“The effects have been severe and drastic,” said Jamie Fulmer of Advance America, which operates over 2,500 payday lending businesses in 29 different states.

We’ve seen a number of banking relationships terminated and that severely restricts our ability to operate like any other business.

Under Operation Choke Point, Republicans allege the Justice Department didn’t just target businesses committing illegal consumer fraud, but, also, entire industries.

Among them were gun dealers, ammunition manufactures, coin sellers—and payday lenders.

>>> Read More: More Gun Dealers Choked From Banking System

The Purpose of Payday Lenders

Payday lenders primarily exist to serve people who can’t get loans from banks. Lenders offer cash advances to people who run out of money between paychecks.

The cost of the loan is typically between $10 and $30 for every $100 borrowed, which amounts to almost a 400 percent annual percentage rate.

Critics of the industry worry that borrowers will struggle to repay the loans, which will spiral into higher fees for the customer.

(Photo: Sam Gangwer/Newscom)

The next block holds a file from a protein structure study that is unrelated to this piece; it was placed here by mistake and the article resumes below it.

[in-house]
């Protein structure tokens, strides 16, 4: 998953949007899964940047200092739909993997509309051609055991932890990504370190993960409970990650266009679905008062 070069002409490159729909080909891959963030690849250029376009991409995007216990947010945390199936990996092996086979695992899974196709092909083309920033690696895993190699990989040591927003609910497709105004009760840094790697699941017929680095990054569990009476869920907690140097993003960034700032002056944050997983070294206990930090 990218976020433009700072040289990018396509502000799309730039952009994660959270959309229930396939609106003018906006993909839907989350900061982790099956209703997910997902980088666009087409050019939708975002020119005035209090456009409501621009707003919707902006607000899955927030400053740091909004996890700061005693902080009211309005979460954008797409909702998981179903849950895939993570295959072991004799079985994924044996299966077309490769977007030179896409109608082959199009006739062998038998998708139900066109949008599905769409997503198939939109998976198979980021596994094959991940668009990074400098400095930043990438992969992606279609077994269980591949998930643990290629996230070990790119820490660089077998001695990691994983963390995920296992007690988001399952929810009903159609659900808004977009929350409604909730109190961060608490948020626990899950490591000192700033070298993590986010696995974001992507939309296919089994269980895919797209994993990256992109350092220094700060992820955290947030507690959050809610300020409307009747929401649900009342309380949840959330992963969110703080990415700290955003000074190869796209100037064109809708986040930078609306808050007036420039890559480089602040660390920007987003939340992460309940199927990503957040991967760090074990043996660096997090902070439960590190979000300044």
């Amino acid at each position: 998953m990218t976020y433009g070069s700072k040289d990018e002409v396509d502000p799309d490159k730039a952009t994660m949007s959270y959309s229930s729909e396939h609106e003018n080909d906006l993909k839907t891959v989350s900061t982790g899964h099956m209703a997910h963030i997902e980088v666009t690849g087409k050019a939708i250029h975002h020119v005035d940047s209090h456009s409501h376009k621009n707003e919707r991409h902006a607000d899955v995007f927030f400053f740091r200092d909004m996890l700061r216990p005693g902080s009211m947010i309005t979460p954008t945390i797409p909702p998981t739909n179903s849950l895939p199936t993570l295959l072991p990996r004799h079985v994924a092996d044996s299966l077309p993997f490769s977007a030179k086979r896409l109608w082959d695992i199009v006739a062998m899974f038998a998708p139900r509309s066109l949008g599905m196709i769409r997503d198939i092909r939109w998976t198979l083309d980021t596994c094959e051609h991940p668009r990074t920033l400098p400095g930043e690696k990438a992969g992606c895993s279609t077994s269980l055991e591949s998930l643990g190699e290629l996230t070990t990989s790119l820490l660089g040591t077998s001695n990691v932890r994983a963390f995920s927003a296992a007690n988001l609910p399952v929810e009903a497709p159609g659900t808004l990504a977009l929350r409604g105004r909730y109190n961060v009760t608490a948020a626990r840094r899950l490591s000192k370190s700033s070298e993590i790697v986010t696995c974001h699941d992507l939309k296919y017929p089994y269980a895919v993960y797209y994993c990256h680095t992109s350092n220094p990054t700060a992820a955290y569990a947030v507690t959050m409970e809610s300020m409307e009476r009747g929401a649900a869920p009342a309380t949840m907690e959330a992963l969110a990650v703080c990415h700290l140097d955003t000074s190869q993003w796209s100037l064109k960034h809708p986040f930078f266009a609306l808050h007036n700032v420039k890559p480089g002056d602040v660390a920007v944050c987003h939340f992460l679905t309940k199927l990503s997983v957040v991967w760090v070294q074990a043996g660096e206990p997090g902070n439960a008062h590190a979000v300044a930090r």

(Photo: Sam Gangwer/Newscom)

In Alabama, when Obama was endorsing his administration’s regulations against payday lenders, he said, “there are four times as many payday lending stores as there are McDonald’s.”

“People go to payday lenders because they can’t get quality loans at ordinary financial institutions,” Mulvaney, who’s spoken with payday lenders in his state who claim to have been victimized by Operation Choke Point, told The Daily Signal.

A 2013 national survey by the Federal Deposit Insurance Corporation (FDIC), which is one of the main agencies involved in carrying out Operation Choke Point, found that one in 13 U.S. households do not have bank accounts.

In the same report, the Federal Deposit Insurance Corporation found that 20 percent of U.S. households are underbanked, “meaning that they had a bank account but also used alternative financial services (AFS) outside of the banking system.”

Mulvaney maintains the payday lending industry serves a “legitimate need” for unbanked and underbanked Americans.

“If you set the same standards for payday lenders as you do for a regular financial institution, all you’re going to do is simply drive these people into the shadows, to the loan sharks, and out of the banking system,” he said. “Not everybody likes payday, I get that, but it does serve a legitimate need in a legal manner.”

Yet, Richard Cordray, the director of the Consumer Financial Protection Bureau, which proposed the new regulations, believes consumers need protections against payday lenders.

“A consumer facing difficult financial circumstances is offered quick cash with no questions asked and in return agrees to provide access to a checking account or paycheck or vehicle title in order to get the loan,” Cordray said at a March 26 hearing on payday lending. “No attempt is made to determine whether the consumer will be able to afford the ensuing payments—only that the payments are likely to be collected.”